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Understanding your contact lens prescription

Contacts Types

structure image Understanding your contact lens prescription


"Your contact lens prescription can be a bit challenging to understand," says Dr. Wende of Contacts Direct. "The numbers and abbreviations on the label can appear to have been written in some kind of alien language." While this is how you might feel sometimes, your prescription provides specific information to contact lens distributors that ensures your contact lenses are safe, comfortable, and provide optimum vision specifically for you.

What does each part of your prescription mean? There are several codes and figures on your contact lens prescription. Use this guide to read your contact prescription:

  • Base Curve (BC): This base curve determines what type of fit is required for the lens to meet the curve of your eye. This measurement is usually written in millimeters or sometimes with the words flat, median, or steep.
  • Power/Sphere (PWR/SPH/D): This figure shows whether you are farsighted or nearsighted and how much correction your eyes require. If you are farsighted, your figure will begin with a plus sign (+). If you are nearsighted it will begin with a minus sign (-). It will then be followed by a number that increases from 0 in measures of 0.25 diopters. The higher the number, the stronger the visual correction needed.
  • Diameter (DIA): The diameter of the contact lens is also written in millimeters and determines the width that best fits your eye.
  • Cylinder (CYL): If you require toric lenses to correct for astigmatism, your prescription will include values for Cylinder and Axis. The cylinder will always be a negative number that increases in measures of 0.25. Similar to the power/sphere figure that is shown in all standard prescriptions, the cylinder denotes the amount of astigmatism and the extra visual requirements.
  • Axis (AX): As astigmatism is caused by the irregular curvature of the eye, the axis is a figure which determines the angle of the correction needed in order to see clearly. The Axis is always a number between 0 and 180 degrees.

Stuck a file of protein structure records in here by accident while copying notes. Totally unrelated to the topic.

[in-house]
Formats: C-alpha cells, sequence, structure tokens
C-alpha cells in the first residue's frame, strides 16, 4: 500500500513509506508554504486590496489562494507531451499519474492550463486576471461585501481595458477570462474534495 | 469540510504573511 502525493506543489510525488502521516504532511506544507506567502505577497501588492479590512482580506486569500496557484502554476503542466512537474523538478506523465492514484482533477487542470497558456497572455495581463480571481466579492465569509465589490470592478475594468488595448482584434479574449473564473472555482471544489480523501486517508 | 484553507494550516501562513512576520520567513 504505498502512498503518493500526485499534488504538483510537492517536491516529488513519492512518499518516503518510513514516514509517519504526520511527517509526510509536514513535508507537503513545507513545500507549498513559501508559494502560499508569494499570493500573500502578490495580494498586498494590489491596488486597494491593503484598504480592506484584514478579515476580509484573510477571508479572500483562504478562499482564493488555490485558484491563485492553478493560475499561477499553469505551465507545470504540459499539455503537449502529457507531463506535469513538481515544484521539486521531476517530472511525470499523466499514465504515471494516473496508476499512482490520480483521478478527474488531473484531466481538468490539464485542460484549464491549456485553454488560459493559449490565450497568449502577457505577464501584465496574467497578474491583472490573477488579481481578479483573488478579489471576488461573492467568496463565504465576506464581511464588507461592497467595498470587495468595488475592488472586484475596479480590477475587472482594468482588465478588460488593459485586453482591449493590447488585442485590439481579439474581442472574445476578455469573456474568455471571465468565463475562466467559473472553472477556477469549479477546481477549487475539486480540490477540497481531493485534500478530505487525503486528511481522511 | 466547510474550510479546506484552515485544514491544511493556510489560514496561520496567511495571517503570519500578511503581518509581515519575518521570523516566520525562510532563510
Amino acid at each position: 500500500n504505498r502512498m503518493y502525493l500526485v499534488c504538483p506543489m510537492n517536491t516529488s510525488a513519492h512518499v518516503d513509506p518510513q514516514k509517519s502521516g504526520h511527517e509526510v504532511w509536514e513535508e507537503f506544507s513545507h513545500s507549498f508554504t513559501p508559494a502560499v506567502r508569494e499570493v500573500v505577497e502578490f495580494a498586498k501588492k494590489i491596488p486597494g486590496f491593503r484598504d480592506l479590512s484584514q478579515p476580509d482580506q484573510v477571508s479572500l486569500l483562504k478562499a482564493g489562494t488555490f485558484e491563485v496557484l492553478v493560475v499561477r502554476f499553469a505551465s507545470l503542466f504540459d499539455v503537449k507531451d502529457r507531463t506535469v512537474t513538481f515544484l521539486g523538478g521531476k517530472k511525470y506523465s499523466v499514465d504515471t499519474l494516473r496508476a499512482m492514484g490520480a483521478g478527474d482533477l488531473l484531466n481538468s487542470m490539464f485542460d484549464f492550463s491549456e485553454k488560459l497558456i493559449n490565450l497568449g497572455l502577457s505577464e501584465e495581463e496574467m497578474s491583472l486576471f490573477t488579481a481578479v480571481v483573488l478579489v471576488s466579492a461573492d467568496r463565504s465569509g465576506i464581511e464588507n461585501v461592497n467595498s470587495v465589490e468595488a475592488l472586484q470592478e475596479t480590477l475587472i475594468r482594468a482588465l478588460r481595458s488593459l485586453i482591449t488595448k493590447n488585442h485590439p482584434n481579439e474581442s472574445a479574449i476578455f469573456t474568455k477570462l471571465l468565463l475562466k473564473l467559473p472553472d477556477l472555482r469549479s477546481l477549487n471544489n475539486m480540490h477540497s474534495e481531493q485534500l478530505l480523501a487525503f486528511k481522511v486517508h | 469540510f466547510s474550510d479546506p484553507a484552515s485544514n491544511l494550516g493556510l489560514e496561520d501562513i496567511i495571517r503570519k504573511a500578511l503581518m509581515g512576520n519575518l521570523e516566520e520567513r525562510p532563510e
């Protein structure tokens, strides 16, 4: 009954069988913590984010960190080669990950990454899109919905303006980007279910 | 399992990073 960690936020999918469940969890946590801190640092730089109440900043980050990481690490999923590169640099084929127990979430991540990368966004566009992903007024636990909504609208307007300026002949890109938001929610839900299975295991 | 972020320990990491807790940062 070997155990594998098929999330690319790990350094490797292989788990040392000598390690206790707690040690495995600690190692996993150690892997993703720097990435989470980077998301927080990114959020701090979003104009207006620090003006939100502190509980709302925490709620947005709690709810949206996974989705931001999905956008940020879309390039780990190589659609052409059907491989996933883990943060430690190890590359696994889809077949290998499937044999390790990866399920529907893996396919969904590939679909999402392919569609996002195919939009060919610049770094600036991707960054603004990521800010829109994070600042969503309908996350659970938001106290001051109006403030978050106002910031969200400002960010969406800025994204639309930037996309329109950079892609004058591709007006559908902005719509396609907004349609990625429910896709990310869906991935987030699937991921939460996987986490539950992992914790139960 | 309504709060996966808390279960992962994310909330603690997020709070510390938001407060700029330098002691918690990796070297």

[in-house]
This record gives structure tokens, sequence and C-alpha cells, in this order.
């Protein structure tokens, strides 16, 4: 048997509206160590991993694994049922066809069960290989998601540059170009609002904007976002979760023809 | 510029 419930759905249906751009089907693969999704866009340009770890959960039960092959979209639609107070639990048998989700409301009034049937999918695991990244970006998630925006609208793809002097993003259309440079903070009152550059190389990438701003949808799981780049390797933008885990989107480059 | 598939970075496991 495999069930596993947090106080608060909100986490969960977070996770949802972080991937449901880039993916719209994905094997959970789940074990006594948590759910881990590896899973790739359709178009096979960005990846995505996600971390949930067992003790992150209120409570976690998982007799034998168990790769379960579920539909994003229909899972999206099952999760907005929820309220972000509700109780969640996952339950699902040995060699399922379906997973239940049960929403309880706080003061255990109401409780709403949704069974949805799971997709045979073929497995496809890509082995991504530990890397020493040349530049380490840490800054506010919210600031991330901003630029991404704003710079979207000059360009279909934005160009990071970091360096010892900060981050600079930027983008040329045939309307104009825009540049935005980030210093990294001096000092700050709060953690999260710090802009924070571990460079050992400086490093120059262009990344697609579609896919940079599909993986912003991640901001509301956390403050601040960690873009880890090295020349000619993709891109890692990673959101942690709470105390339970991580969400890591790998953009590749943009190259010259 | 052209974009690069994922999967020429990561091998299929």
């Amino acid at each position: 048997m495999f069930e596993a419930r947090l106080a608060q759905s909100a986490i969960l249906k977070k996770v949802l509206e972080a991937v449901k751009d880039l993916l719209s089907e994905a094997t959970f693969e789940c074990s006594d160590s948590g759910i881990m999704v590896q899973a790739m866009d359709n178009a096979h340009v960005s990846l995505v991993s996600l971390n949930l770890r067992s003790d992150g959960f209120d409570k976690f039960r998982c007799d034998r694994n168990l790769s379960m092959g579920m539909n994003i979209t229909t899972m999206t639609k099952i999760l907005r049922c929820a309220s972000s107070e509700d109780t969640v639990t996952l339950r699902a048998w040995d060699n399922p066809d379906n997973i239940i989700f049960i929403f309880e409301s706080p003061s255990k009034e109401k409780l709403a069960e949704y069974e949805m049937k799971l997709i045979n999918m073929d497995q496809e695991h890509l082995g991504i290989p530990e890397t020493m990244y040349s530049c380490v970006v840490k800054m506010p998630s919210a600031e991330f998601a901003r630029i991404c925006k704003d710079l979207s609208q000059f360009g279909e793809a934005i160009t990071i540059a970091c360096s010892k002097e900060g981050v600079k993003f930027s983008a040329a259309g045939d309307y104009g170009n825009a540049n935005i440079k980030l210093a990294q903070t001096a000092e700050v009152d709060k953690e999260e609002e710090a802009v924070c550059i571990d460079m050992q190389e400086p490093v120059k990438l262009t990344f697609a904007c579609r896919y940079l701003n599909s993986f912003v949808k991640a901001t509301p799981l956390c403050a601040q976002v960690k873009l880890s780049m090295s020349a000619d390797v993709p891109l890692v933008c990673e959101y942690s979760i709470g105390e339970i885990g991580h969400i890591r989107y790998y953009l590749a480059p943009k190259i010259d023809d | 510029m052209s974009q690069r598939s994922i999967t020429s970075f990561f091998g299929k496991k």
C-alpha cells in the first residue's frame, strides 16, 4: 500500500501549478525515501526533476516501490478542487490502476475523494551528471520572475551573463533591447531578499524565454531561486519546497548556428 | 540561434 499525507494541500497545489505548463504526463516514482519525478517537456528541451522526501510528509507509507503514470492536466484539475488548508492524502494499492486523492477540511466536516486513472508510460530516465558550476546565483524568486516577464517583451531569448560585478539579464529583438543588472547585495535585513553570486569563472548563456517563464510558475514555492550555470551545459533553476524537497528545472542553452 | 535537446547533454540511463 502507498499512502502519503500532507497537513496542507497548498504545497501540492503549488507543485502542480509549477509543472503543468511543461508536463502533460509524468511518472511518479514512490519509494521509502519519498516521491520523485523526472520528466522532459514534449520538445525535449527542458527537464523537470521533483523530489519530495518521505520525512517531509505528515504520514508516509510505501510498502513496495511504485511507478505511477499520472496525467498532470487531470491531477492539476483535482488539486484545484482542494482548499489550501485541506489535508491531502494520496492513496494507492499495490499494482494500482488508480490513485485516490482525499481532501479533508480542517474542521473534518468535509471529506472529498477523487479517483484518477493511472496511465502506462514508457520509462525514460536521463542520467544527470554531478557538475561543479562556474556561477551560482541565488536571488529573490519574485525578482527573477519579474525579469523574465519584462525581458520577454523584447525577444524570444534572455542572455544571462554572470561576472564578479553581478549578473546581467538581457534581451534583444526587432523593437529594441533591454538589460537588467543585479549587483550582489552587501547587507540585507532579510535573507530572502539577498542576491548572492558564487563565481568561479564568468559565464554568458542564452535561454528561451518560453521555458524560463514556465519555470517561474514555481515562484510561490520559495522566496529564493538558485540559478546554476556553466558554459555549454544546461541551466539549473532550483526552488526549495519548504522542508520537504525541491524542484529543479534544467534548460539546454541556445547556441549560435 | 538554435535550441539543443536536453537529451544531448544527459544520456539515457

• Addition (ADD): If you suffer from presbyopia, the Addition figure determines of the amount of correction you need to be able to see clearly at a close distance. The Addition figure is a positive number between 0.50 and 3.00. Some contact lens brands refer to this as a high, medium, or low.
  • Dominant: If you wear multifocals or bifocals, your lens correction requires identification of a dominant and nondominant eye. The Dominant eye, usually denoted with a "D," prioritizes distance vision while the Nondominant eye, denoted with an "N," prioritizes near vision.

Why do I need a contact lens prescription?

In the United States, it is illegal to sell contact lenses without a prescription, and for good reason. After all, a contact lens is a medical device. One that fits poorly or is not made from a material that is well-suited to your eyes can cause distorted vision, discomfort, infection, inflammation, swelling, and abrasion. In rare cases, ill-fitting contacts could result in permanent damage to eye tissue.

When does my prescription expire?

Contact lens prescription expiration is something mandated by state law that ensures that you are not placing incorrect contact prescriptions in your eyes. Using old, expired contacts can cause irritation, dryness, and blurred vision. By law, your prescriptions are only valid for one year or the minimum length of time required by state law, whichever is greater. Most states mandate that contact lens prescriptions expire after one year.

When your prescription expires, you will not be able to buy any more contact lenses until your eye care practitioner updates your prescription. This will require an eye exam to check your general eye health and to be certain that contact lenses are not adversely affecting your eyes. "Just because your contact lenses feel comfortable and seem to be working well does not mean that your eye health is okay," says Dr. Wende. "There may be microscopic problems that can only be seen with a slit lamp, a type of microscope used during an eye exam."

If you are diagnosed with a contact lens-related problem, it is unlikely that you will have to stop wearing your contacts permanently. In most cases, a change to a different type of lens or different type of contact lens solution will solve the problem.